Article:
On 1 October 2018 the Government released the first tranche of draft legislation to facilitate Modernising Business Registers and provide the legal framework for Director Identification Numbers (DINs).
The draft legislation
One portion of the draft legislation proposes a new Commonwealth Registers Act and will cover 35 existing business registers. This includes the Australian Business Register, the Australian Company Number Register, the Business Names register, various professional registers, various registers of banned or disqualified persons and other information registers.
Essentially the prescription of the requirements relating to the above registers in various laws will be replaced with the requirements for data standards and a disclosure framework. Data standards and a disclosure framework will be developed and treated as disallowable instruments for the purpose of the Legislation Act 2003.
The explanatory memorandum explains that this approach to replace the prescriptive requirements in the various Acts will enable a more efficient and effective administration of registry services, as data standards and disclosure frameworks can be readily amended over time.
The application to DINs
The other proposed law amends the Corporations Act 2001 and the Corporations (Aboriginal and Torres Strait Islander) Act 2006 (CATSI Act) to introduce a DIN requirement.
What are the key obligations, and who do they apply to?
The key obligations regarding DINs would be to:
- Require an eligible officer to apply for a DIN within 28 days of being appointed as a director
- Require an eligible officer to apply for a DIN within 28 days of being directed to do so by the registrar
- Prohibit a person for knowingly applying for multiple DINs
- Prohibit a person from misrepresenting a DIN to a government body or registered body.
“Eligible officers” initially covers only appointed directors and acting alternate directors of registered bodies. However, the definition may be extended to any other officers of a registered body, such as company secretaries. A registered body being a company, registered foreign company or registered Australian body, or an Aboriginal and Torres Strait Islander corporation.
What penalties exist?
The first two obligations noted above attract a strict liability offence and civil penalty provisions. They are also subject to an infringement notice regime. The maximum penalty units are 60, currently equating to $12,600.
The second two obligations noted above attract an offence and civil penalty provision. The maximum penalty units are 100, currently equating to $21,000, or imprisonment for 12 months or both.
What are the transitional provisions?
Transitional provisions apply in relation to a person that is currently appointed as a director at the time the new requirement commences – they will have 15 months to apply for a DIN.
Who can apply for a DIN?
The proposed law provides for two categories of person that may apply for a DIN:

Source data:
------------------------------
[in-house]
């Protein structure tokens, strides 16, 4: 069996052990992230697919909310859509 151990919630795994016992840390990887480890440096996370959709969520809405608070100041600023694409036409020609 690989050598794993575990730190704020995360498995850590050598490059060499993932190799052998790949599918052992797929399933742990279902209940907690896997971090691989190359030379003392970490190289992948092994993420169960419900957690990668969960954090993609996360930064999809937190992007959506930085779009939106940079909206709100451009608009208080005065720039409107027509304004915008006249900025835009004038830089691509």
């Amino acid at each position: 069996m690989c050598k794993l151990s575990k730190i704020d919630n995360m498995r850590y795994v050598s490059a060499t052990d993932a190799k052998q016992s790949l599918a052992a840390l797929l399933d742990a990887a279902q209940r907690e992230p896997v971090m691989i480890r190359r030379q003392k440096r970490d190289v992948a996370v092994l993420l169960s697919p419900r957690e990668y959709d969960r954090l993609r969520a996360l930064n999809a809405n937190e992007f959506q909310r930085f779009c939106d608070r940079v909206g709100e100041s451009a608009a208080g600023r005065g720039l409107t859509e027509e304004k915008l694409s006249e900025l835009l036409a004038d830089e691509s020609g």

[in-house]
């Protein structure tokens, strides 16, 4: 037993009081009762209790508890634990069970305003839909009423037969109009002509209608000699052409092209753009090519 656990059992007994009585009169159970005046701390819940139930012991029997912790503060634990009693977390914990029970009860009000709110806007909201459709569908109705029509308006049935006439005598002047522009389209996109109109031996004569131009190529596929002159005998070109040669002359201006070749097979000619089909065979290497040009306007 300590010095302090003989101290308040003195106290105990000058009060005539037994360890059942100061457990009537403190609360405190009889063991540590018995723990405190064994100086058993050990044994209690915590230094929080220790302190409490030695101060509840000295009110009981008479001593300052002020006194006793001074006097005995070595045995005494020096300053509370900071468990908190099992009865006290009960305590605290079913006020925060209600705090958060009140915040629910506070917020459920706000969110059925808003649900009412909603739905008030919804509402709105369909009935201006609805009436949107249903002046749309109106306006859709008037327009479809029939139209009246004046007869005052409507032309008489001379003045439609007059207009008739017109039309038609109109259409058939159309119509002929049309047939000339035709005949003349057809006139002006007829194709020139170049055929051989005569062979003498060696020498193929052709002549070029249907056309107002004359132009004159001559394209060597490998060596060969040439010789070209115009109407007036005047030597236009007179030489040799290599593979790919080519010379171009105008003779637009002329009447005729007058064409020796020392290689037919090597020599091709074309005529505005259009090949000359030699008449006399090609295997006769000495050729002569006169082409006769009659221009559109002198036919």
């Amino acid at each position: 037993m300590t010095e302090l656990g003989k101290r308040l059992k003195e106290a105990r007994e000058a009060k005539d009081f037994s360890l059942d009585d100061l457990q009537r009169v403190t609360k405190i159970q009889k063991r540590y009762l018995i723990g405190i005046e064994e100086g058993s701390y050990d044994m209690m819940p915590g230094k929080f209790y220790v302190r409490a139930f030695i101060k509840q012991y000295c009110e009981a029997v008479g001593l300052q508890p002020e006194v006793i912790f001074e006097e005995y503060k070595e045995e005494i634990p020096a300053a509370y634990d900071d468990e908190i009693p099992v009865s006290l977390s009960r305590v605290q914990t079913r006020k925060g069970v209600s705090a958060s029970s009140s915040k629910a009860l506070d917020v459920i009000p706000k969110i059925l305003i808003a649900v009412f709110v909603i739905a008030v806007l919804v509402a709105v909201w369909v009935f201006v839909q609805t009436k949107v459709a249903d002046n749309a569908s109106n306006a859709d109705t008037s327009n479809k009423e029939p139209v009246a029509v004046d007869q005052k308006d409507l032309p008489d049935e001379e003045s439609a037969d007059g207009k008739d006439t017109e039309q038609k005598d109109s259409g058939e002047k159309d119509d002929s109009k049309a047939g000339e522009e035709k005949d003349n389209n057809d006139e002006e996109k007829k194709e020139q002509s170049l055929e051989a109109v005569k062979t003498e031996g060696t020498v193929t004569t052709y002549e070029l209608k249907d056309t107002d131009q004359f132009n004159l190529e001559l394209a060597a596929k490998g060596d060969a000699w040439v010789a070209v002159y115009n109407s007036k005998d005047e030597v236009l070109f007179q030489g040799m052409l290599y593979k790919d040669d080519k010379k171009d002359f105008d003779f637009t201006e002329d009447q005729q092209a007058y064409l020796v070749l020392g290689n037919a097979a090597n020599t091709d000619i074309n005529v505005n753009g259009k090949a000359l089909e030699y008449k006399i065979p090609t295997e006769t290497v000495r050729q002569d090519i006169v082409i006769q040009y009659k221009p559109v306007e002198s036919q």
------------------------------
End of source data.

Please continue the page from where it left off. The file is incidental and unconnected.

- Persons who are not directors but intend to become directors within 12 months.
Impact on the current requirements in relation to notification of director details to ASIC?
The new legislation retains the substance of the existing requirements but:
- provides that the company must lodge the relevant notice with the registrar (rather than ASIC); and
- rather than prescribing the relevant personal details (currently contained in s205B(3) of the Corporations Act which is proposed to be repealed), provides that the notice must meet any requirements of the “data standards”.
What are data standards?
Data standards have not yet been made available. However, the explanatory memorandum notes that in respect of a DIN application, data standards may include how a director’s identity is established, how the DIN records are stored, how a person applies for a DIN and how the registrar may check or validate the accuracy of the records.
What is the disclosure framework?
The disclosure framework is not yet available. However, the explanatory memorandum notes that this framework may provide for matters such as circumstances where the information may be disclosed to the general public, any conditions on the disclosure of information and circumstances in which information must not be disclosed without the consent of the person to whom it relates.
If passed, the new requirement will commence on a date set by proclamation, so that administrative arrangements supporting the new regime are in place. However, if any provisions do not commence within 24 months of the Bills receiving Royal Assent, they automatically commence the day after the end of that period.
The AICD will be responding to the draft legislation by the submission close date of 26 October 2018. To date, we have had substantial engagement with government on DINs and will be continuing to engage with government on the legislation as well as the development of the data standards and the disclosure framework.
In order to obtain input from the membership we have undertaken member surveys, engaged with our policy committees and Division Councils and some members have agreed to participate in workshops with government.
While supporting the introduction of DINs, we wish to see the removal of directors’ personal information from the public register (at the same time as the roll-out of DINs) due to concerns over identity fraud and safety and security issues of directors. We expect these matters will be considered as the disclosure framework is developed, and we will be active and vocal participants in this process.
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